Contrary to those of the first step, the results of the third step were less accurate. The currently extracted features cannot be used to predict if a possible match is actually the correct Twitter account or not. However, there is much ongoing research into feature extraction from tweets and Twitter accounts in general. It is therefore expected that enhancing feature extraction using new techniques will make it a matter of time before it is also possible to identify correct matches in the candidate set.

Monday, June 03rd, 2013 | Author:

Two Master students of mine, Jasper Kuperus and Jop Hofste, have a paper on FORTAN 2013, colocated with EISIC 2013.
Increasing NER recall with minimal precision loss
Jasper Kuperus, Maurice van Keulen, and Cor Veenman
Named Entity Recognition (NER) is broadly used as a first step toward the interpretation of text documents. However, for many applications, such as forensic investigation, recall is currently inadequate, leading to loss of potentially important information. Entity class ambiguity cannot be resolved reliably due to the lack of context information or the exploitation thereof. Consequently, entity classification introduces too many errors, leading to severe omissions in answers to forensic queries.
We propose a technique based on multiple candidate labels effectively postponing decisions for entity classification to query time. Entity resolution exploits user feedback: a user is only asked for feedback on entities relevant to his/her query. Moreover, giving feedback can be stopped anytime when query results are considered good enough. We propose several interaction strategies that obtain increased recall with little loss in precision. [details]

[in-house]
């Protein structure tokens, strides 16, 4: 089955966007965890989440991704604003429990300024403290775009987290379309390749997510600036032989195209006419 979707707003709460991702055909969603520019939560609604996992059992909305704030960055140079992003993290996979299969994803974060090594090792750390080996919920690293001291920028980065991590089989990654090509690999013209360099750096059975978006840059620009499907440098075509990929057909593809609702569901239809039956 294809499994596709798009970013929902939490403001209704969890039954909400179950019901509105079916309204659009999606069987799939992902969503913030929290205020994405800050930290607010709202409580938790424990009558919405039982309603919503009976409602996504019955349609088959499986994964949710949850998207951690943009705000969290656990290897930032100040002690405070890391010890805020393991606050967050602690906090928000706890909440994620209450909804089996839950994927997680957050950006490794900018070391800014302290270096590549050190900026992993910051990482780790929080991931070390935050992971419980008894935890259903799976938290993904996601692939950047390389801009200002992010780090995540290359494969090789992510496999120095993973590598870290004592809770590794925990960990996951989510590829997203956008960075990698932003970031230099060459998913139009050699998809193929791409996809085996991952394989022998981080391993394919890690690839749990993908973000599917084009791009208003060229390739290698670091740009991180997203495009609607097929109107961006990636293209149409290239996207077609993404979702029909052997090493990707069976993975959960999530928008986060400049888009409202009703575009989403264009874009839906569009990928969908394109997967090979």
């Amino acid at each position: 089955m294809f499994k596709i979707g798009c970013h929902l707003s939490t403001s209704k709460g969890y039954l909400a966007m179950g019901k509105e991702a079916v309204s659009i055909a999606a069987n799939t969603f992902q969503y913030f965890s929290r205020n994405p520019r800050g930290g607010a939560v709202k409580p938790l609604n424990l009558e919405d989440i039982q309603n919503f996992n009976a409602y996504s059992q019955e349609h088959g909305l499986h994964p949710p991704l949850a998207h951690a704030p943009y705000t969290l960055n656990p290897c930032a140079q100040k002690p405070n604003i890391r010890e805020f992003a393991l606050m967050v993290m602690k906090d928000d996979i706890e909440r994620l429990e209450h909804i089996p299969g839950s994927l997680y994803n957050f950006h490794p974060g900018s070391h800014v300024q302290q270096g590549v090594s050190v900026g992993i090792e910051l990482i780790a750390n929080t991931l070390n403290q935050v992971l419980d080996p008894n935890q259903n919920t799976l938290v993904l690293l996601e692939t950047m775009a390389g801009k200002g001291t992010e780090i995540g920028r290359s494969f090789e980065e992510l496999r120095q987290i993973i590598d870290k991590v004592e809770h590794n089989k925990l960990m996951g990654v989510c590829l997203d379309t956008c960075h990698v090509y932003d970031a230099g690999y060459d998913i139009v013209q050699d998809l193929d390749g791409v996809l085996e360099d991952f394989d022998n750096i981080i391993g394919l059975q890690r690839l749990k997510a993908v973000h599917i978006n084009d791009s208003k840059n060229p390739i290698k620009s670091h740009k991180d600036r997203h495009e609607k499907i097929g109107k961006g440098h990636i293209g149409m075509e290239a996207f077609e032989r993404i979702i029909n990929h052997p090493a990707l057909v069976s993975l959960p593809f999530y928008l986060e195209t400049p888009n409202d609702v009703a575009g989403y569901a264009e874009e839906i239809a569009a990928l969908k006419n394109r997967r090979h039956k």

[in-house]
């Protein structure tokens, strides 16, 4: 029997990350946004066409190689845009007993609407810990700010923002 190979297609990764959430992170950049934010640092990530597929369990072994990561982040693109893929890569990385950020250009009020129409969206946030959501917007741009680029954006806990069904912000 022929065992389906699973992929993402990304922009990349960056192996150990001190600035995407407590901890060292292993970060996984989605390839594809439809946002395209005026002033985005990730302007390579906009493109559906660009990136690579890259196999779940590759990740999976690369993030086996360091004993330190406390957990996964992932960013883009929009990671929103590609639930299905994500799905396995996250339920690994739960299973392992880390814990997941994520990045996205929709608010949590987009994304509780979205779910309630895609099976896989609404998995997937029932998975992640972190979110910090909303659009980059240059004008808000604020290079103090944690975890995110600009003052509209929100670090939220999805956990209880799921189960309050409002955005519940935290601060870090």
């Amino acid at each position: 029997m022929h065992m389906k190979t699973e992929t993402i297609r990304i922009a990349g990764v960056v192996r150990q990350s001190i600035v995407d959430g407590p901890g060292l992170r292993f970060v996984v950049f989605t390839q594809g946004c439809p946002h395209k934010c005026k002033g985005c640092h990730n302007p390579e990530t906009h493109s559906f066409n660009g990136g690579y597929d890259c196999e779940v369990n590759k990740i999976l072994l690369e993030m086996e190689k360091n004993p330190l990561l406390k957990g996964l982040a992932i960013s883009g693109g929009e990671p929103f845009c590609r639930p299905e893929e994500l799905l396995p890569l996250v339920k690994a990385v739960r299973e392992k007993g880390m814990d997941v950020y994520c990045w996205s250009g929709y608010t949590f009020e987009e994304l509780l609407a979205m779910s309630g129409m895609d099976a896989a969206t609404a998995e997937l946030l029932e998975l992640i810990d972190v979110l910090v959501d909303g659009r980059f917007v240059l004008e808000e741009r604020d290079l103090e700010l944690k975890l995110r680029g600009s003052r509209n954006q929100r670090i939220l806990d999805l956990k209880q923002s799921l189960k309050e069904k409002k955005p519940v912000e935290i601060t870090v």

Digital-forensics based pattern recognition for discovering identities in electronic evidence
Hans Henseler, Jop Hofsté, and Maurice van Keulen
With the pervasiveness of computers and mobile devices, digital forensics becomes more important in law enforcement. Detectives increasingly depend on the scarce support of digital specialists which impedes efficiency of criminal investigations. This paper proposes and algorithm to extract, merge and rank identities that are encountered in the electronic evidence during processing. Two experiments are described demonstrating that our approach can assist with the identification of frequently occurring identities so that investigators can prioritize the investigation of evidence units accordingly. [details]
Both papers will be presented at the FORTAN 2013 workshop, 12 Aug 2013, Uppsala, Sweden

Sunday, May 26th, 2013 | Author:

Following New Scientist and WebWereld, also the homepage of the UT features an article about my identity extraction work together with Fox IT: “Tracks Inspector brengt binnen paar uur netwerk van verdachte in kaart” (Dutch).

Wednesday, May 08th, 2013 | Author:

Following New Scientist, also WebWereld features an article about my identity extraction work together with Fox IT: “Politiesoftware filtert slim identiteiten uit digibewijs” (Dutch).